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Towards Zero Hunger: Myanmar Celebrating World Food Day

YANGON: Today is World Food Day, when the Food and Agriculture Organization of the United Nations (FAO) and the United Nations World Food Programme (WFP) mark their partnership with the Government of Myanmar and reaffirm their commitment to reducing hunger nationwide.

Thanks to Government efforts supported by FAO and WFP, significant progress has been achieved in fighting undernutrition in Myanmar in recent years. In 1990, 62 percent of the population was undernourished, compared to just 14 percent today, which means that Myanmar achieved the Millennium Development Goal of halving hunger by 2015.

This year, Myanmar is one of many countries that agreed at the UN in New York to achieve the Sustainable Development Goals – a comprehensive list of 17 ambitious targets to end poverty and inequality by the year 2030. These include Global Goal 2 – Zero Hunger: “To end hunger, achieve food security and improved nutrition, and promote sustainable agriculture.” In 2015, Myanmar launched a new National Multi-Sectoral Action Plan for Food and Nutrition Security (2016-2026), which will serve as a platform for the coordination of efforts to achieve zero hunger and strengthen food and nutrition security governance in the country.

But despite these achievements, there is still much work to be done. More than 26 percent of the population, or 13 million people, live below the poverty line in Myanmar, and close to three million people are considered food poor, spending a high percentage of their limited income on food. One in three children are chronically malnourished, which has consequences for their physical and mental development for a lifetime.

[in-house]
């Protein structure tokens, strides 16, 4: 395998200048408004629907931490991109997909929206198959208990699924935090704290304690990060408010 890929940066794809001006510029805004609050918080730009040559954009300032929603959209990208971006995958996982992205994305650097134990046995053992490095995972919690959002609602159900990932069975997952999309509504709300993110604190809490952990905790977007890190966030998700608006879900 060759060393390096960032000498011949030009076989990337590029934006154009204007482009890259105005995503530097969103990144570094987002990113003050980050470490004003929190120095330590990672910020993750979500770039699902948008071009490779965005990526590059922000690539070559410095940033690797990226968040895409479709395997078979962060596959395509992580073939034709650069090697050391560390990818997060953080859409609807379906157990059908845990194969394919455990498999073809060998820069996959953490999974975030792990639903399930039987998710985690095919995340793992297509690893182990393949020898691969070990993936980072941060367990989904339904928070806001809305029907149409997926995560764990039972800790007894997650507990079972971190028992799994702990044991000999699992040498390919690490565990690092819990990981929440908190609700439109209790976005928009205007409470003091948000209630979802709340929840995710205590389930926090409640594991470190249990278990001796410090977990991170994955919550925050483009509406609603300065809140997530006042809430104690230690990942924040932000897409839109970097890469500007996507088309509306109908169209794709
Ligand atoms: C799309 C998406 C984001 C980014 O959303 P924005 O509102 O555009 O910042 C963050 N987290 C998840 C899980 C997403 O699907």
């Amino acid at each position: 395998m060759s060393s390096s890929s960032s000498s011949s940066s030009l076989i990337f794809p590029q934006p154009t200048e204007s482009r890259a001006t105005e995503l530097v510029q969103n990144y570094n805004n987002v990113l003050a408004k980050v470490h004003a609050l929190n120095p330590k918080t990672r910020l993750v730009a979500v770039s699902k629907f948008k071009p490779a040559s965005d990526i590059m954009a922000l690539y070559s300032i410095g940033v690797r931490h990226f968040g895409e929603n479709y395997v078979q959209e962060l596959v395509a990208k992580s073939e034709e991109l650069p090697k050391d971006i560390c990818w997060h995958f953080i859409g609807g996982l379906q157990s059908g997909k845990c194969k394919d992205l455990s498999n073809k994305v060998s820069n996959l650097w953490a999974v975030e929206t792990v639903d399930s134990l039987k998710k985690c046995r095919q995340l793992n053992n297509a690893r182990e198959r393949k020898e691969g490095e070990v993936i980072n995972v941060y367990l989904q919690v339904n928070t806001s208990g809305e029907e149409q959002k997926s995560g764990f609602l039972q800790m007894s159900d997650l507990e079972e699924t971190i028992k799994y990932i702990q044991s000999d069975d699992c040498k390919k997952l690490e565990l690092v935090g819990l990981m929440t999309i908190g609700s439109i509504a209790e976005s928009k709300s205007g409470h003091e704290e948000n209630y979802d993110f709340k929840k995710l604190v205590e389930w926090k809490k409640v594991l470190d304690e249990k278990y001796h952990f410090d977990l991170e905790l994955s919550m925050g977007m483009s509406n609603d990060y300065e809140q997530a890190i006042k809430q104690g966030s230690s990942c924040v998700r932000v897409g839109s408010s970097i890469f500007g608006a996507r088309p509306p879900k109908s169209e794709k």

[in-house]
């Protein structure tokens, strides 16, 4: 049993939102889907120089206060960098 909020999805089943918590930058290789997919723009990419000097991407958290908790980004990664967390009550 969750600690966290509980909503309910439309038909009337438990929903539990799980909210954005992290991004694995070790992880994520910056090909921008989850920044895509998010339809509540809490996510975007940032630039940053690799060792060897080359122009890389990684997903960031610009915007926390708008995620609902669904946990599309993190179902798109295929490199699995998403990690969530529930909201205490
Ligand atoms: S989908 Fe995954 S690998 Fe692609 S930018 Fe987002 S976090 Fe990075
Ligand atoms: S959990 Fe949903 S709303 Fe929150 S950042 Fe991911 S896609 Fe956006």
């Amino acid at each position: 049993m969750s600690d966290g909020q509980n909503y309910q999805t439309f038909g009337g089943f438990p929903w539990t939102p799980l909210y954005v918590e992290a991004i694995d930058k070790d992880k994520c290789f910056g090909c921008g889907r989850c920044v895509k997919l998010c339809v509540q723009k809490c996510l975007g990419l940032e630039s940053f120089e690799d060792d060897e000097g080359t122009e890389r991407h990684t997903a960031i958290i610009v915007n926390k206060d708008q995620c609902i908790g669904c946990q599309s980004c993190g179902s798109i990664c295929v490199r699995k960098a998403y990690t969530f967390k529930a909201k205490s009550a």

In 2015, FAO and WFP’s support to the government went beyond technical expertise. Both agencies responded to emergency needs after the devastating floods that affected more than 1.7 million people in Myanmar, resulting in massive loss of livelihoods. Floods destroyed more than one million acres of farmland and it is anticipated that the paddy rice crop will be reduced this year. . As well as the loss of livestock, the floods have undermined agricultural production, affecting the market and further exacerbating food insecurity.

Following a government request for assistance, WFP was the first humanitarian agency on the ground to respond to the floods and reached more than 455,000 vulnerable and food-insecure people in need of immediate food assistance FAO is also responding to meet the immediate needs of farmers and help them rebuild resilient livelihoods. While WFP will continue to provide food assistance for flood affected communities through relief activities, FAO will facilitate access to seeds, tools and agricultural inputs and help with the restocking of domestic animals and fish or shrimp.

On this day of action against hunger, FAO and WFP wish to reaffirm their commitment to supporting the Government of Myanmar to achieve zero hunger. Together with the Government, we will continue to work towards a world in which no child is stunted, and each person has access to adequate, nutritious food.

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Achieving food security for all is at the heart of FAO's efforts – to make sure people have regular access to enough high-quality food to lead active, healthy lives. Our three main goals are: the eradication of hunger, food insecurity and malnutrition; the elimination of poverty and the driving forward of economic and social progress for all; and, the sustainable management and utilization of natural resources, including land, water, air, climate and genetic resources for the benefit of present and future generations.

WFP is the world's largest humanitarian agency fighting hunger worldwide, delivering food assistance in emergencies and working with communities to improve nutrition and build resilience. Each year, WFP assists some 80 million people in around 80 countries.

For more information please contact:
Andrea Bozzetto, FAO/Yangon,, Mob. +95 926 0420 134
Arsen Sahakyan, WFP/Yangon,, Mob. +95 945 0061 242